Machma Kunst – A dadaist evening at the Altstadt Theatre Ingolstadt – April 2017
Ingolstadt artists created an evening of art with a Dadaist touch. Idea and organisation Eva Leopoldi.
What exactly is art and where do we find it?
Together with art lover, entrepreneur and politician Veronika Peters and under the artistic direction of Falco Blom and Leni Brem from the Altstadt-Theater Ingolstadt, Leopoldi’s idea of a “Dada evening” was brought onto the stage and into the rooms of the theatre.
Things that already existed in Ingolstadt and the surrounding area were searched for and found. Original, funny, quirky or thought-provoking, altered and presented in the most diverse ways.
These participating artists proved that theatre and art can simply be fun without slipping into the trivial:
MICHAEL VON BENKEL – TOM BOTT – FRANZ DUNA – SIMON’ISABELL ENGLER – BETTINA AND THOMAS KRUGSBERGER WITH JÜRGEN WITTMANN – EVA LEOPOLDI – VERONIKA PETERS – JENS ROHRER – ANTON TYROLLER – VON JOTT – AND THE TEAM OF THE ALTSTADT THEATRE.
The enchanting host of the evening was the actress and musician CHRISTANE DOLLMANN.
It was a challenge to prepare the topic of DADA in such a way that the event was taken seriously and not dismissed as a joke. The concept development and implementation with all participants was soooo much fun. We “cross-fertilised” each other, did intensive preparatory work and the result was an evening of theatre that was funny, quirky and entertaining and our visitors could laugh, marvel, reflect and simply rejoice that art exists. And that was and still is my ambition – to allow art to show humour as well – in all subject areas, and to bring the presentation of art down from the “pedestal of dusty and lofty exhibition spaces”. Art is for everyone.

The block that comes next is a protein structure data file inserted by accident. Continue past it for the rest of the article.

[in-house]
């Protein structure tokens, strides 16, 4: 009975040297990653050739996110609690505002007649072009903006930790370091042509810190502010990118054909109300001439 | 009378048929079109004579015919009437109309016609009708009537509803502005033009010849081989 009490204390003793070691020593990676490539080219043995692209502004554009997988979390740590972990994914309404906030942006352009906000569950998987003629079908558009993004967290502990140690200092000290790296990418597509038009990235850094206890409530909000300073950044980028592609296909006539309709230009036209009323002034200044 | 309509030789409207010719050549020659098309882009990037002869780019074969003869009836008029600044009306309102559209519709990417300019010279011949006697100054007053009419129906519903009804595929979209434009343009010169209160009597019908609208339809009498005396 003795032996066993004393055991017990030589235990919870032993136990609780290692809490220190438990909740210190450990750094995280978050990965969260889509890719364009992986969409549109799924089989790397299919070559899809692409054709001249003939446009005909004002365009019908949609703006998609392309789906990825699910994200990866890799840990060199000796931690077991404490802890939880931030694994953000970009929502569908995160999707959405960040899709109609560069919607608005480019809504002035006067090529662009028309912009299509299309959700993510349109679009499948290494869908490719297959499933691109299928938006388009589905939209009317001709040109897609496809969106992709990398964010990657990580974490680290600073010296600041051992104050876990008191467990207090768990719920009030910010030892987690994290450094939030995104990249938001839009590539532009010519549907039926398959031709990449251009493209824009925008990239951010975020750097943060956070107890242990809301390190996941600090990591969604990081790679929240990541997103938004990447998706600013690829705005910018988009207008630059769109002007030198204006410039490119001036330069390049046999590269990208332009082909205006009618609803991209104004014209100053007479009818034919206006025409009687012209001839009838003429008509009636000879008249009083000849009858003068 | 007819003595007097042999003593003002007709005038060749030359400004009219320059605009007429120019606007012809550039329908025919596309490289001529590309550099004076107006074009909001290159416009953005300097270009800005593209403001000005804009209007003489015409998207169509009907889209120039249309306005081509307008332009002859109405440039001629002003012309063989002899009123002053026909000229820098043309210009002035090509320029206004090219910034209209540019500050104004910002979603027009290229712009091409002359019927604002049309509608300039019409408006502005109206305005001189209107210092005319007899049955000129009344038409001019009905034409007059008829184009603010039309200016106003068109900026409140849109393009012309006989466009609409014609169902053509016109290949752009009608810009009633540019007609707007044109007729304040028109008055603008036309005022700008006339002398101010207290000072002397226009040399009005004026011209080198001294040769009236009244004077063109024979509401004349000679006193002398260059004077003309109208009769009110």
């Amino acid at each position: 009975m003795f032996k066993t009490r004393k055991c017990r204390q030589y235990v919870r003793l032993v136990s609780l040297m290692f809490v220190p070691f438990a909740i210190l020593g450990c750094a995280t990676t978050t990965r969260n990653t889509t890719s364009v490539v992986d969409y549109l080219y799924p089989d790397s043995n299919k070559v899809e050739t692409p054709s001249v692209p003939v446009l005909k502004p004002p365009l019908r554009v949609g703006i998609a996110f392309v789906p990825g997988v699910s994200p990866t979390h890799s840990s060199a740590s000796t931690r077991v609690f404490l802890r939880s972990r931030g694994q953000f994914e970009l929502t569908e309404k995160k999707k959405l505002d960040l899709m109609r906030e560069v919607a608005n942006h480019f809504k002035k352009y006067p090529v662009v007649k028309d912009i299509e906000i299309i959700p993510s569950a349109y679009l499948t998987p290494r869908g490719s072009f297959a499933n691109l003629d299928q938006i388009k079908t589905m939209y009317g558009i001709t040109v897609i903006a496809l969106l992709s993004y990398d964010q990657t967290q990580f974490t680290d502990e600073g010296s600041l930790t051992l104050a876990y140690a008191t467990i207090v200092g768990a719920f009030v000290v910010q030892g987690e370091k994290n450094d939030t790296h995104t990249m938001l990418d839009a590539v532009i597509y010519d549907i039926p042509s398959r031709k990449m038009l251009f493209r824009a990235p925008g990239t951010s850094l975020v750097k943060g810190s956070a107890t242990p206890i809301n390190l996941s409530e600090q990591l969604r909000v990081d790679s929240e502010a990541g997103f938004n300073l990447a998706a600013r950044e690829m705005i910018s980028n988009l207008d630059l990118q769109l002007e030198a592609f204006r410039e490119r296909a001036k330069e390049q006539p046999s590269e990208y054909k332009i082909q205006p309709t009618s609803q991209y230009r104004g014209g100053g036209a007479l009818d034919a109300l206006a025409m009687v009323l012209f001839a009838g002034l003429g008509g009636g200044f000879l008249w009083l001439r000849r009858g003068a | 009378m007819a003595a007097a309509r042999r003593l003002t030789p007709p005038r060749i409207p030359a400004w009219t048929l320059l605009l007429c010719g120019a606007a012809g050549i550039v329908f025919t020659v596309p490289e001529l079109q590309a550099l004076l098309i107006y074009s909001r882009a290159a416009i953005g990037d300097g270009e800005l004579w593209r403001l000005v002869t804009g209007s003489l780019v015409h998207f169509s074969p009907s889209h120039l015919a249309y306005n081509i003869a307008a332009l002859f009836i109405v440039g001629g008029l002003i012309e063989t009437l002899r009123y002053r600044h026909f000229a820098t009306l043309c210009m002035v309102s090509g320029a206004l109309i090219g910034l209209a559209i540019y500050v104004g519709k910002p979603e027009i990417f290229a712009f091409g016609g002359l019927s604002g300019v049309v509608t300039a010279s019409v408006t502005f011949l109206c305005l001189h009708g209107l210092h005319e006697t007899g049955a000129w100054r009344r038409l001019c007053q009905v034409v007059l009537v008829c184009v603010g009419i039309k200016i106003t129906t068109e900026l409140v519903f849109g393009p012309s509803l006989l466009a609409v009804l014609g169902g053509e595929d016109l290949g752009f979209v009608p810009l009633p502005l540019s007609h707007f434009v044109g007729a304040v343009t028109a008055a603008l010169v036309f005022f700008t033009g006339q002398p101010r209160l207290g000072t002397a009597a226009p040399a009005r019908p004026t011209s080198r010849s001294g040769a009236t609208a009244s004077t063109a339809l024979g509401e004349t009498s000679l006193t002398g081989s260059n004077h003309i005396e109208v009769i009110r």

On the following page you will find impressions of the theatre evening Machma Kunst (Only available in German at the moment) and a brief introduction of the participants.
And this are some of Leopoldi’s photographic works – She presented views of Ingolstadt from a bird’s eye view.
Why should photographs from a bird’s eye view always be shots from above? Who determined that? I certainly don’t adhere to it…